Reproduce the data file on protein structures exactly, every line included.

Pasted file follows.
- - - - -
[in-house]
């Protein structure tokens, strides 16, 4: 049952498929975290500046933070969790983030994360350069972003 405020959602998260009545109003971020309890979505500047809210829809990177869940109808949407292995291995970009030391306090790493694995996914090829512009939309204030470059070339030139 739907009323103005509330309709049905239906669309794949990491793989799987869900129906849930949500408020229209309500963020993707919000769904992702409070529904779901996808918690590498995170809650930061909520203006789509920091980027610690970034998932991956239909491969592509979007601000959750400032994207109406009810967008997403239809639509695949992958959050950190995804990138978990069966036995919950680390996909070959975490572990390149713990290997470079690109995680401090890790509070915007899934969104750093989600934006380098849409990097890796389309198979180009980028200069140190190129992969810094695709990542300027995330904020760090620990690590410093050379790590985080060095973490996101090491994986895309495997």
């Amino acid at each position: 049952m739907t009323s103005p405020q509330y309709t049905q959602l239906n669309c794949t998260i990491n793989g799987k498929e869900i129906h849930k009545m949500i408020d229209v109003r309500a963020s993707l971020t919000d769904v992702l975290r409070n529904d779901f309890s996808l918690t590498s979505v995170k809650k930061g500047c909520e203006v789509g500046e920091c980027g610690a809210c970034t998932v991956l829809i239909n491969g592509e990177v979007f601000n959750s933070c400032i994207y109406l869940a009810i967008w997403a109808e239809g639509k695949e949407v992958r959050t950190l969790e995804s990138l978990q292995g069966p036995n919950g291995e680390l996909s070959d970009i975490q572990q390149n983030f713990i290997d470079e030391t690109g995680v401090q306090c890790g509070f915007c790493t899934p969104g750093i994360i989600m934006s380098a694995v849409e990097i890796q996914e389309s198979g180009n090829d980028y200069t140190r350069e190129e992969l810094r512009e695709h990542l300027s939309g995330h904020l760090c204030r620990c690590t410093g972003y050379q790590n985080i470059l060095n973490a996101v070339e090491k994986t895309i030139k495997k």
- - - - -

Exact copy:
[in-house]
């Protein structure tokens, strides 16, 4: 049952498929975290500046933070969790983030994360350069972003 405020959602998260009545109003971020309890979505500047809210829809990177869940109808949407292995291995970009030391306090790493694995996914090829512009939309204030470059070339030139 739907009323103005509330309709049905239906669309794949990491793989799987869900129906849930949500408020229209309500963020993707919000769904992702409070529904779901996808918690590498995170809650930061909520203006789509920091980027610690970034998932991956239909491969592509979007601000959750400032994207109406009810967008997403239809639509695949992958959050950190995804990138978990069966036995919950680390996909070959975490572990390149713990290997470079690109995680401090890790509070915007899934969104750093989600934006380098849409990097890796389309198979180009980028200069140190190129992969810094695709990542300027995330904020760090620990690590410093050379790590985080060095973490996101090491994986895309495997």
């Amino acid at each position: 049952m739907t009323s103005p405020q509330y309709t049905q959602l239906n669309c794949t998260i990491n793989g799987k498929e869900i129906h849930k009545m949500i408020d229209v109003r309500a963020s993707l971020t919000d769904v992702l975290r409070n529904d779901f309890s996808l918690t590498s979505v995170k809650k930061g500047c909520e203006v789509g500046e920091c980027g610690a809210c970034t998932v991956l829809i239909n491969g592509e990177v979007f601000n959750s933070c400032i994207y109406l869940a009810i967008w997403a109808e239809g639509k695949e949407v992958r959050t950190l969790e995804s990138l978990q292995g069966p036995n919950g291995e680390l996909s070959d970009i975490q572990q390149n983030f713990i290997d470079e030391t690109g995680v401090q306090c890790g509070f915007c790493t899934p969104g750093i994360i989600m934006s380098a694995v849409e990097i890796q996914e389309s198979g180009n090829d980028y200069t140190r350069e190129e992969l810094r512009e695709h990542l300027s939309g995330h904020l760090c204030r620990c690590t410093g972003y050379q790590n985080i470059l060095n973490a996101v070339e090491k994986t895309i030139k495997k």